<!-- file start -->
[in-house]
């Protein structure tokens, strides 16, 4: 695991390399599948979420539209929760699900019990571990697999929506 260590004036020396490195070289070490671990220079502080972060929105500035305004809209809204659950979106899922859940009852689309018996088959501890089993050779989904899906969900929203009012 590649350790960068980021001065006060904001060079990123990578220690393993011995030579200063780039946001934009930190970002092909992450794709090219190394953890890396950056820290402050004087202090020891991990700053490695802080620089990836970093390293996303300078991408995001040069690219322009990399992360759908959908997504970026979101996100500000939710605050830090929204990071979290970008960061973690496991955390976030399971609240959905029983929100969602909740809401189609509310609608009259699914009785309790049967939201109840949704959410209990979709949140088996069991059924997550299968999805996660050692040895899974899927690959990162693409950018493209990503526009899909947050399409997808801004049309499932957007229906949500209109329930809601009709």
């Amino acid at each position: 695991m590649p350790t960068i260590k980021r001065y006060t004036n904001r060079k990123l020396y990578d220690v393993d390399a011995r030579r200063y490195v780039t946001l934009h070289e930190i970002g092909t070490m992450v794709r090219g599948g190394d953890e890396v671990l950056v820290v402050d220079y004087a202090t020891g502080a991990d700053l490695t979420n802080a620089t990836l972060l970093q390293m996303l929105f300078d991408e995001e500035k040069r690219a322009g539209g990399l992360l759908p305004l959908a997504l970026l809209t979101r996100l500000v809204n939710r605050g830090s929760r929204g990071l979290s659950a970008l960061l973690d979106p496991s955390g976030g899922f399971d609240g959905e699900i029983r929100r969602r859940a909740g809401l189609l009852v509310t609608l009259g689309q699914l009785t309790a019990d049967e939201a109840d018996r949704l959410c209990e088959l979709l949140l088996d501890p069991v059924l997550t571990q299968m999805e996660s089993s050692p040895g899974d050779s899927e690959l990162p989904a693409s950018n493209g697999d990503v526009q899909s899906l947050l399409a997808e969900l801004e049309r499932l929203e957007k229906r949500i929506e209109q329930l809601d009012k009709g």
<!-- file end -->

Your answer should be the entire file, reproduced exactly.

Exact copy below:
[in-house]
């Protein structure tokens, strides 16, 4: 695991390399599948979420539209929760699900019990571990697999929506 260590004036020396490195070289070490671990220079502080972060929105500035305004809209809204659950979106899922859940009852689309018996088959501890089993050779989904899906969900929203009012 590649350790960068980021001065006060904001060079990123990578220690393993011995030579200063780039946001934009930190970002092909992450794709090219190394953890890396950056820290402050004087202090020891991990700053490695802080620089990836970093390293996303300078991408995001040069690219322009990399992360759908959908997504970026979101996100500000939710605050830090929204990071979290970008960061973690496991955390976030399971609240959905029983929100969602909740809401189609509310609608009259699914009785309790049967939201109840949704959410209990979709949140088996069991059924997550299968999805996660050692040895899974899927690959990162693409950018493209990503526009899909947050399409997808801004049309499932957007229906949500209109329930809601009709």
């Amino acid at each position: 695991m590649p350790t960068i260590k980021r001065y006060t004036n904001r060079k990123l020396y990578d220690v393993d390399a011995r030579r200063y490195v780039t946001l934009h070289e930190i970002g092909t070490m992450v794709r090219g599948g190394d953890e890396v671990l950056v820290v402050d220079y004087a202090t020891g502080a991990d700053l490695t979420n802080a620089t990836l972060l970093q390293m996303l929105f300078d991408e995001e500035k040069r690219a322009g539209g990399l992360l759908p305004l959908a997504l970026l809209t979101r996100l500000v809204n939710r605050g830090s929760r929204g990071l979290s659950a970008l960061l973690d979106p496991s955390g976030g899922f399971d609240g959905e699900i029983r929100r969602r859940a909740g809401l189609l009852v509310t609608l009259g689309q699914l009785t309790a019990d049967e939201a109840d018996r949704l959410c209990e088959l979709l949140l088996d501890p069991v059924l997550t571990q299968m999805e996660s089993s050692p040895g899974d050779s899927e690959l990162p989904a693409s950018n493209g697999d990503v526009q899909s899906l947050l399409a997808e969900l801004e049309r499932l929203e957007k229906r949500i929506e209109q329930l809601d009012k009709g």